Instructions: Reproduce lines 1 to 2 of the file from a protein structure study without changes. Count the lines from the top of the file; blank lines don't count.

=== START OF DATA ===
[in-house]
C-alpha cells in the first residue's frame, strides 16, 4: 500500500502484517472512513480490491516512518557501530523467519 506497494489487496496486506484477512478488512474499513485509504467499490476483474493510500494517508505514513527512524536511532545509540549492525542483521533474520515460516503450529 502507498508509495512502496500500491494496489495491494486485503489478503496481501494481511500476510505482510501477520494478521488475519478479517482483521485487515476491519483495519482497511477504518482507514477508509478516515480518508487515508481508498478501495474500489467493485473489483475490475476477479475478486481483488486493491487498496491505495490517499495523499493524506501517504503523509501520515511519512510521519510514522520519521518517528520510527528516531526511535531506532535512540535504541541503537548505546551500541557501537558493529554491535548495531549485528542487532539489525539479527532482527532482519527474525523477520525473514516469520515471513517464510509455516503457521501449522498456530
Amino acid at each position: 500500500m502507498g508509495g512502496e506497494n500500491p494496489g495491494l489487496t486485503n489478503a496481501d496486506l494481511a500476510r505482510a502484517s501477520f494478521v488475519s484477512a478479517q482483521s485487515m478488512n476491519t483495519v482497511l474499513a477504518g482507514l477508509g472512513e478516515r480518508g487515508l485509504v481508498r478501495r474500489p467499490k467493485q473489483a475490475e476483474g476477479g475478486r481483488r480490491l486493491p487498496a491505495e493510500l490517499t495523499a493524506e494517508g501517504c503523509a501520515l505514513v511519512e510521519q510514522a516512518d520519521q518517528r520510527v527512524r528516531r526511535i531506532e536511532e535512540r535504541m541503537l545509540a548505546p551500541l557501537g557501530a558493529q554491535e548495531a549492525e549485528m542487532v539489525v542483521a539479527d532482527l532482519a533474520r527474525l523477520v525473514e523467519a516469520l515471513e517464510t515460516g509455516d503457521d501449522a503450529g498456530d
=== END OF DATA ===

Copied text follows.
[in-house]
C-alpha cells in the first residue's frame, strides 16, 4: 500500500502484517472512513480490491516512518557501530523467519 506497494489487496496486506484477512478488512474499513485509504467499490476483474493510500494517508505514513527512524536511532545509540549492525542483521533474520515460516503450529 502507498508509495512502496500500491494496489495491494486485503489478503496481501494481511500476510505482510501477520494478521488475519478479517482483521485487515476491519483495519482497511477504518482507514477508509478516515480518508487515508481508498478501495474500489467493485473489483475490475476477479475478486481483488486493491487498496491505495490517499495523499493524506501517504503523509501520515511519512510521519510514522520519521518517528520510527528516531526511535531506532535512540535504541541503537548505546551500541557501537558493529554491535548495531549485528542487532539489525539479527532482527532482519527474525523477520525473514516469520515471513517464510509455516503457521501449522498456530